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  34. Against monism.Theodore Sider - 2007 - Analysis 67 (1):1–7.
    Jonathan Schaffer distinguishes two sorts of monism. Existence monists say that only one object exists: The World. Priority monists admit the existence of The World’s parts, but say that their features are derivative from the properties of The World. Both have trouble explaining the features of statespace, the set of possibilities available to The World.
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  35. Rational monism and rational pluralism.Jack Spencer - 2020 - Philosophical Studies 178 (6):1769-1800.
    Consequentialists often assume rational monism: the thesis that options are always made rationally permissible by the maximization of the selfsame quantity. This essay argues that consequentialists should reject rational monism and instead accept rational pluralism: the thesis that, on different occasions, options are made rationally permissible by the maximization of different quantities. The essay then develops a systematic form of rational pluralism which, unlike its rivals, is capable of handling both the Newcomb problems that challenge evidential decision theory (...)
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  36. Relations, monism, and the vindication of Bradley's regress.William F. Vallicella - 2002 - Dialectica 56 (1):3–35.
    This article articulates and defends F. H. Bradley's regress argument against external relations using contemporary analytic techniques and conceptuality. Bradley's argument is usually quickly dismissed as if it were beneath serious consideration. But I shall maintain that Bradley's argument, suitably reconstructed, is a powerful argument, plausibly premised, and free of such obvious fallacies as petitio principii. Thus it does not rest on the question‐begging assumption that all relations are internal, as Russell, and more recently van Inwagen, maintain. Bradley does not (...)
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  37. Realistic monism - why physicalism entails panpsychism.Galen Strawson - 2006 - Journal of Consciousness Studies 13 (10-11):3-31.
  38. Mereological monism and Humean supervenience.Andrea Borghini & Giorgio Lando - 2016 - Synthese 197 (11):4745-4765.
    According to Lewis, mereology is the general and exhaustive theory of ontological composition, and every contingent feature of the world supervenes upon some fundamental properties instantiated by minimal entities. A profound analogy can be drawn between these two basic contentions of his metaphysics, namely that both can be intended as a denial of emergentism. In this essay, we study the relationships between Humean supervenience and two philosophical spin-offs of mereological monism: the possibility of gunk and the thesis of composition (...)
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  39. Priority monism and essentiality of fundamentality: a reply to Steinberg.Matteo Benocci - 2017 - Philosophical Studies 174 (8):1983-1990.
    Steinberg has recently proposed an argument against Schaffer’s priority monism. The argument assumes the principle of Necessity of Monism, which states that if priority monism is true, then it is necessarily true. In this paper, I argue that Steinberg’s objection can be eluded by giving up Necessity of Monism for an alternative principle, that I call Essentiality of Fundamentality, and that such a principle is to be preferred to Necessity of Monism on other grounds as (...)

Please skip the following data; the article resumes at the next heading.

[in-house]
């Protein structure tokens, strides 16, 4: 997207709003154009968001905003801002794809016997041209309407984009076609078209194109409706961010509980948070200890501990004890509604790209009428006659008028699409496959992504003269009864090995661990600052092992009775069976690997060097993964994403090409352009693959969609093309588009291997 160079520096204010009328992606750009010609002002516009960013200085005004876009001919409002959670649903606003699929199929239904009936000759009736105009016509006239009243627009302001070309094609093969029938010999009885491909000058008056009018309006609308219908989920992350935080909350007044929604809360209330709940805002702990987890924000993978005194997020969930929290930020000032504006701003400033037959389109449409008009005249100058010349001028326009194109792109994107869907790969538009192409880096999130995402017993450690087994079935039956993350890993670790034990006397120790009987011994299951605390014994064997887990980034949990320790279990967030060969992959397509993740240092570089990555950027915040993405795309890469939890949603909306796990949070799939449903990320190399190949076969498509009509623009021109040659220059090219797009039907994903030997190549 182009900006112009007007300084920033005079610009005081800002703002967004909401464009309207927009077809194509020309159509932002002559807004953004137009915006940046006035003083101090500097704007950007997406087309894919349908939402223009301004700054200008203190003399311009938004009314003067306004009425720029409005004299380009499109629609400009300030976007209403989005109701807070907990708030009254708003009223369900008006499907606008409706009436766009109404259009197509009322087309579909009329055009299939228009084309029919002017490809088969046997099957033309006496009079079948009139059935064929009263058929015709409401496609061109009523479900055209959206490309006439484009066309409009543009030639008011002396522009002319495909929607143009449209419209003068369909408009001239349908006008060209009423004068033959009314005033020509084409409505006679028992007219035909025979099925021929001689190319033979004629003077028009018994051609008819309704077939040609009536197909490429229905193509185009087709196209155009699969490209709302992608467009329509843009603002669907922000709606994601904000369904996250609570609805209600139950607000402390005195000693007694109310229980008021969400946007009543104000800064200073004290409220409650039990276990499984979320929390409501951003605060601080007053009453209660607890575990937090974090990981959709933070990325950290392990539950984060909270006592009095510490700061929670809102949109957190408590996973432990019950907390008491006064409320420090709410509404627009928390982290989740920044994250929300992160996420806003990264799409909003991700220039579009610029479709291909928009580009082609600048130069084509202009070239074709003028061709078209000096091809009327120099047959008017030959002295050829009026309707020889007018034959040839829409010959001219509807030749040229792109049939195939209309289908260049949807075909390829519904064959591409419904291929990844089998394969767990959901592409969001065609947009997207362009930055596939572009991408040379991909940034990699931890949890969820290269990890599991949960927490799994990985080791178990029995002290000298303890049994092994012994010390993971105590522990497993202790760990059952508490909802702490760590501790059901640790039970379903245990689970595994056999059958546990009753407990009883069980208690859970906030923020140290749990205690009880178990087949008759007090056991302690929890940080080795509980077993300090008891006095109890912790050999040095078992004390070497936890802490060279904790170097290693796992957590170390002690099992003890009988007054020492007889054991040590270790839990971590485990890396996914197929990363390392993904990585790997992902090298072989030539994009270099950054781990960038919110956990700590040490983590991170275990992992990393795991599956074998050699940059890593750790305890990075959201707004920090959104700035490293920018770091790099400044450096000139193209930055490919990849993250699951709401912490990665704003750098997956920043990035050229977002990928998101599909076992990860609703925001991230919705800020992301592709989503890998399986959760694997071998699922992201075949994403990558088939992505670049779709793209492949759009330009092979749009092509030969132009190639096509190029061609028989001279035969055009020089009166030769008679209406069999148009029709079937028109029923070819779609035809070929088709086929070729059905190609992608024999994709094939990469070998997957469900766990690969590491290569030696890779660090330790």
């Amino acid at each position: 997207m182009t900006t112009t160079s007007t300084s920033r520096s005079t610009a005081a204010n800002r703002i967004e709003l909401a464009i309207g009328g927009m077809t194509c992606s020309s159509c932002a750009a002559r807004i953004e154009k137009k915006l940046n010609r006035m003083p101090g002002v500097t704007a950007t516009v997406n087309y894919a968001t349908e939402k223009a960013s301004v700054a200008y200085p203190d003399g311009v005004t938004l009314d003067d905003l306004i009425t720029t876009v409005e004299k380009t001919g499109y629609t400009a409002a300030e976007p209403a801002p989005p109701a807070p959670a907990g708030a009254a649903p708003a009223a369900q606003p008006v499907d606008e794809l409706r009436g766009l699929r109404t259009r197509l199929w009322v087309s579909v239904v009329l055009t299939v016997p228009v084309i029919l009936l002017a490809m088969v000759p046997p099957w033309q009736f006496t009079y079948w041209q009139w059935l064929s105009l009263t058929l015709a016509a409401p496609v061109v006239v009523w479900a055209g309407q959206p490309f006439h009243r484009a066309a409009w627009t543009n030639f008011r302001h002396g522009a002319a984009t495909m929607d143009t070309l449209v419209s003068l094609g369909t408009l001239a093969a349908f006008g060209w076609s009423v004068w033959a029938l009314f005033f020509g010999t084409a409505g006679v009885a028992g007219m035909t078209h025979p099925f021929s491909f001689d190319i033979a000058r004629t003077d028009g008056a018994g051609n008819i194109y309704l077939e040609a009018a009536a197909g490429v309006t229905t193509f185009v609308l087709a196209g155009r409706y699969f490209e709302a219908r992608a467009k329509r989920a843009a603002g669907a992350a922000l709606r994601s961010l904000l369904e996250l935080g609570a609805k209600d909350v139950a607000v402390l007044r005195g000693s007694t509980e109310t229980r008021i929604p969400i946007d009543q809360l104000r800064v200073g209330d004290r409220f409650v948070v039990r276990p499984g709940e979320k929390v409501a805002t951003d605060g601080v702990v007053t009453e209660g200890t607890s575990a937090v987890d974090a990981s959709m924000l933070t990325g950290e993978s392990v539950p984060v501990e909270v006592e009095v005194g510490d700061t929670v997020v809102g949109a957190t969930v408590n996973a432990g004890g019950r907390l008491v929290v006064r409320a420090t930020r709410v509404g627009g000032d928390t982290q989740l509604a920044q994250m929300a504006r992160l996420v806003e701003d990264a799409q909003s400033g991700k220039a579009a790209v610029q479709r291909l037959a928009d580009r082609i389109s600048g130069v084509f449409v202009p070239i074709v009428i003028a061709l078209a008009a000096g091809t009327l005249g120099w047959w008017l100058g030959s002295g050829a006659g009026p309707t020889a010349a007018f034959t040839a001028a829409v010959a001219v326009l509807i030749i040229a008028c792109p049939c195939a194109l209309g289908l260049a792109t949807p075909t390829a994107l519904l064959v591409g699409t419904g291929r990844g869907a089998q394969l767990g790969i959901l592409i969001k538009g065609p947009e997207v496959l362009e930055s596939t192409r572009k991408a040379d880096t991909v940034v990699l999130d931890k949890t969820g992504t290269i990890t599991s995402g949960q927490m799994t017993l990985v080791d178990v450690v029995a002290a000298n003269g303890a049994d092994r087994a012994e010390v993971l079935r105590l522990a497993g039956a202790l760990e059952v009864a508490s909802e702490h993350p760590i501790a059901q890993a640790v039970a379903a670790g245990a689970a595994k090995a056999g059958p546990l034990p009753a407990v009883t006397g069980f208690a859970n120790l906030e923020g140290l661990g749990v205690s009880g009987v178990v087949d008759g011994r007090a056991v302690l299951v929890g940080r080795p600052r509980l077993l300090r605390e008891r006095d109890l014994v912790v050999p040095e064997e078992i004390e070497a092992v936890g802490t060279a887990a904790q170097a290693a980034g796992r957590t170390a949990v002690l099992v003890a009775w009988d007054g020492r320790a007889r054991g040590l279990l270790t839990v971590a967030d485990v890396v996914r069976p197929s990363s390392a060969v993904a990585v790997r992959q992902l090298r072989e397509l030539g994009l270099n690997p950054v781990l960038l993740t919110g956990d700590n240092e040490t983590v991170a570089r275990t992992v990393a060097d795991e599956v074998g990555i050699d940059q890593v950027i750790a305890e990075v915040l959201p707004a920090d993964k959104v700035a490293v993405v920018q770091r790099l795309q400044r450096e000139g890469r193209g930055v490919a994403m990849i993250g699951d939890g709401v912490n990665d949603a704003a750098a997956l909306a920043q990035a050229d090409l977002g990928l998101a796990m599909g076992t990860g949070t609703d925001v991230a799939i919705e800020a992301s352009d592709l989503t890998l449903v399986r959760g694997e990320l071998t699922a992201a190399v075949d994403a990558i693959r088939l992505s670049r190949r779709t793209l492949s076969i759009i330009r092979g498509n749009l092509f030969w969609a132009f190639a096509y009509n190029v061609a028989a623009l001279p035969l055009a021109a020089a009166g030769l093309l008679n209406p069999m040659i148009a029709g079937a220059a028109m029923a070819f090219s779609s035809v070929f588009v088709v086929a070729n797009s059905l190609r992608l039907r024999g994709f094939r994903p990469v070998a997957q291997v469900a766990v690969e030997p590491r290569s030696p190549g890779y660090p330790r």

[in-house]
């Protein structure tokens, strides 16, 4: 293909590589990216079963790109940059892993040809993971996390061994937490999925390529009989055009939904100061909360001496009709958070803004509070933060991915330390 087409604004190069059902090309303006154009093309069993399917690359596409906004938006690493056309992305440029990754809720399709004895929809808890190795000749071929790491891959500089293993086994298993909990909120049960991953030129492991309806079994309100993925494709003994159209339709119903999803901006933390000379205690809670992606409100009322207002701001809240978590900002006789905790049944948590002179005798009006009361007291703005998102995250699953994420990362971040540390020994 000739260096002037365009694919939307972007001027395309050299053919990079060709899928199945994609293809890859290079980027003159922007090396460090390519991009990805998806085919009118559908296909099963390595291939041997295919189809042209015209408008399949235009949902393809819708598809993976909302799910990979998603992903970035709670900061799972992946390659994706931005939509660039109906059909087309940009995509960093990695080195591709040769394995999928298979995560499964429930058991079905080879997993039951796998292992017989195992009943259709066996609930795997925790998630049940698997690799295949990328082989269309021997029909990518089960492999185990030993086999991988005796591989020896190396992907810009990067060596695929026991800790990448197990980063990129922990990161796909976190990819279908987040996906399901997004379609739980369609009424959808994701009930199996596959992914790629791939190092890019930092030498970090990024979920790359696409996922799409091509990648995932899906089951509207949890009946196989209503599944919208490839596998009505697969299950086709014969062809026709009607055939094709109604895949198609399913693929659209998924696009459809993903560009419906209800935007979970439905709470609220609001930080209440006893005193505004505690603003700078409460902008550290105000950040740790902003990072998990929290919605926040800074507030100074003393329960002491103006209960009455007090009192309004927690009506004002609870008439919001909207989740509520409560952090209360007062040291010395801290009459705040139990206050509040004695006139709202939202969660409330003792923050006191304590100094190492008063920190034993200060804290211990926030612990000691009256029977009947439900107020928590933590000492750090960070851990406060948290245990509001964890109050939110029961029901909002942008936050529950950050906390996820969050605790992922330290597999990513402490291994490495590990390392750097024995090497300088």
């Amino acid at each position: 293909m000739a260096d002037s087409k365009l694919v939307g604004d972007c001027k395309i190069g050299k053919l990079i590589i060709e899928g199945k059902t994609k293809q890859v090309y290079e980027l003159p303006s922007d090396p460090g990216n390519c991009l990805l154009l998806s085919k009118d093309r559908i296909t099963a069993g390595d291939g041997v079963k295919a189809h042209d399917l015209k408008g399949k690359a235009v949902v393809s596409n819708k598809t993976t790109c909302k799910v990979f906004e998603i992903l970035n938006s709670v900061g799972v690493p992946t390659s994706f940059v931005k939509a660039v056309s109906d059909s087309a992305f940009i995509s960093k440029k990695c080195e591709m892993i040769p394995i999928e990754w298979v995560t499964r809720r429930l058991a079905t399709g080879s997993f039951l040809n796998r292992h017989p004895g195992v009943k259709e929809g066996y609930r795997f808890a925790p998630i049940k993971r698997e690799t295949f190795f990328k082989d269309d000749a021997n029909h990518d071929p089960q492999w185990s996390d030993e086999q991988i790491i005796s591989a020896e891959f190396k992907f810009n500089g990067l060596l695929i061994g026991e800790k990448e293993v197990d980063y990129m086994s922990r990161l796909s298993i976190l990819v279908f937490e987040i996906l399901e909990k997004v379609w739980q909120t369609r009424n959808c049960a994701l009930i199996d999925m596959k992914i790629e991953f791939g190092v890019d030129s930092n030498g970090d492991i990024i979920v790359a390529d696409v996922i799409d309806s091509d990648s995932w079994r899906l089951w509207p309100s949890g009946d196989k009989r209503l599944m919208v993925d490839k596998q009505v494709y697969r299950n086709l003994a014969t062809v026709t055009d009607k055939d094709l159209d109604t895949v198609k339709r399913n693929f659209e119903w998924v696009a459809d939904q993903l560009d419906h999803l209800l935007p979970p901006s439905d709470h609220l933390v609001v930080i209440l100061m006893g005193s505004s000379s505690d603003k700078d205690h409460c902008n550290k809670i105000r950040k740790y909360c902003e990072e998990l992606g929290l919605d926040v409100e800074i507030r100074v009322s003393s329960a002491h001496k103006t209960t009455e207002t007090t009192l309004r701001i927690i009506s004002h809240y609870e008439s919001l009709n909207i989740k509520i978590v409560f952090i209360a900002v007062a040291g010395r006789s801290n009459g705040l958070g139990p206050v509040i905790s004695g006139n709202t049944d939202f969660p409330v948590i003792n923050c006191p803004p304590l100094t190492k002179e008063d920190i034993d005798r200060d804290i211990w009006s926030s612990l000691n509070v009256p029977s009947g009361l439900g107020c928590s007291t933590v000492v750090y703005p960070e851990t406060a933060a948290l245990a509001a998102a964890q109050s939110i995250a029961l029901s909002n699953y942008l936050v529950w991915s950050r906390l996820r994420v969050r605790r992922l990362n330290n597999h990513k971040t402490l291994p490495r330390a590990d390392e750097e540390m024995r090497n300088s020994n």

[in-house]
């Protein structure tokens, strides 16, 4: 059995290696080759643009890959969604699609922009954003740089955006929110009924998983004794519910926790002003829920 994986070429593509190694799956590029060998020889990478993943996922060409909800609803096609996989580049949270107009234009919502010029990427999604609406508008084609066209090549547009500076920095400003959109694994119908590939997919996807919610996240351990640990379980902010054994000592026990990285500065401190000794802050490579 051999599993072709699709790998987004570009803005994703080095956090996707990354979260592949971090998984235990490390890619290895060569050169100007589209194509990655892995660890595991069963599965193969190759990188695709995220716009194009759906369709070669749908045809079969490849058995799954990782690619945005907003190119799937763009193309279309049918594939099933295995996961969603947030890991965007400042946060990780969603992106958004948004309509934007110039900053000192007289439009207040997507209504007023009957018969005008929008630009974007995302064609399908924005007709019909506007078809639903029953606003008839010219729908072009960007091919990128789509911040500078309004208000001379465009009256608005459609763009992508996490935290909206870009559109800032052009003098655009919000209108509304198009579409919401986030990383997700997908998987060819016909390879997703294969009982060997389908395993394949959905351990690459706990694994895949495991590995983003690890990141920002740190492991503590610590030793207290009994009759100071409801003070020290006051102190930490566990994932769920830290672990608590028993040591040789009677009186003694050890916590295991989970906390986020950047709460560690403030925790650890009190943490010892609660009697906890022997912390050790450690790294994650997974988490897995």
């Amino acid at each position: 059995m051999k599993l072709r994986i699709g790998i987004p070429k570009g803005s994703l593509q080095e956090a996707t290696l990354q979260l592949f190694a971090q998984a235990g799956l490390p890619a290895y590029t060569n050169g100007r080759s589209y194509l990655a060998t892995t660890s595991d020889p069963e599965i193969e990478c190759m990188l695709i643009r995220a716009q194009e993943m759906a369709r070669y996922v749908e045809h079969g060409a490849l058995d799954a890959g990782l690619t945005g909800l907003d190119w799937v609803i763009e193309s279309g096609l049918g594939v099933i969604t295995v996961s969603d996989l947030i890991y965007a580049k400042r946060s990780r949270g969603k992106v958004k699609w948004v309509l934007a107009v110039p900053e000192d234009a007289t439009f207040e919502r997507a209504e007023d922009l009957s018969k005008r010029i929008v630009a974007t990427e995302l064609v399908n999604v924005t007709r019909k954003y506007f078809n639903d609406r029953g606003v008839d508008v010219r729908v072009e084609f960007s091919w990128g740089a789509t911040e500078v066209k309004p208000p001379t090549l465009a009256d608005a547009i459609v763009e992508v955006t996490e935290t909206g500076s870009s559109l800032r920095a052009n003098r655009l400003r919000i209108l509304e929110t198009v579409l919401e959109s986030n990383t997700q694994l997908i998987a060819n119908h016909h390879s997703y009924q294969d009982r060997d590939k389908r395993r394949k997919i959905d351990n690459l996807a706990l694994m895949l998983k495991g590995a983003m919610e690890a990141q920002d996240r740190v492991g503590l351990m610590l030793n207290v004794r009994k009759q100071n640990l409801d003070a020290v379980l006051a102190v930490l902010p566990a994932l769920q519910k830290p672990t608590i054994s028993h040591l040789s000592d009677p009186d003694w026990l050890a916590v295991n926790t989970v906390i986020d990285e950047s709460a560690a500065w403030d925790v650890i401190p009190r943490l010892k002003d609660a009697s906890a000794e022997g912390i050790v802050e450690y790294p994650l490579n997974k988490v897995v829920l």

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    Monist philosophy of science: between worldview and scientific meta-reflection.Paul Ziche - 2012 - In Todd H. Weir (ed.), Monism: Science, Philosophy, Religion, and the History of a Worldview. Palgrave-Macmillan.
  41. A Monism of the Death Drive: Freud's Failed Retroactive Theory of Eros.Donovan Miyasaki - manuscript
    Freud introduces his dualistic theory of the life and death drives in Beyond the Pleasure Principle. Much of that essay is devoted to the justification of the death drive, while little is said in defense of the introduction of “life drives” and “Eros,” which he claims are simply an extension of his libido theory from the psychological into the biological realm. In this essay, I argue that Eros is, on the contrary, fundamentally incompatible with Freud’s metapsychology. I first show that (...)
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  42. Truthmaker Monism.Taishi Yukimoto & Tora Koyama - 2020 - Annals of the Japan Association for Philosophy of Science 29:61-73.
    Monism is a metaphysical view according to which there is only one fundamental object. This paper will explore monism within the context of truthmaker theory, or Truthmaker Monism, a view rarely discussed in literature. Although few truthmaker theorists defend monism, at least explicitly, some theories seem to share the spirit of monism to some extent. Interestingly, they are proposed as solutions for the same problem, called the problem of negative truth. A close examination will show (...)
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  43. Anomalous monism: Oscillating between dogmas.M. De Pinedo - 2006 - Synthese 148 (1):79-97.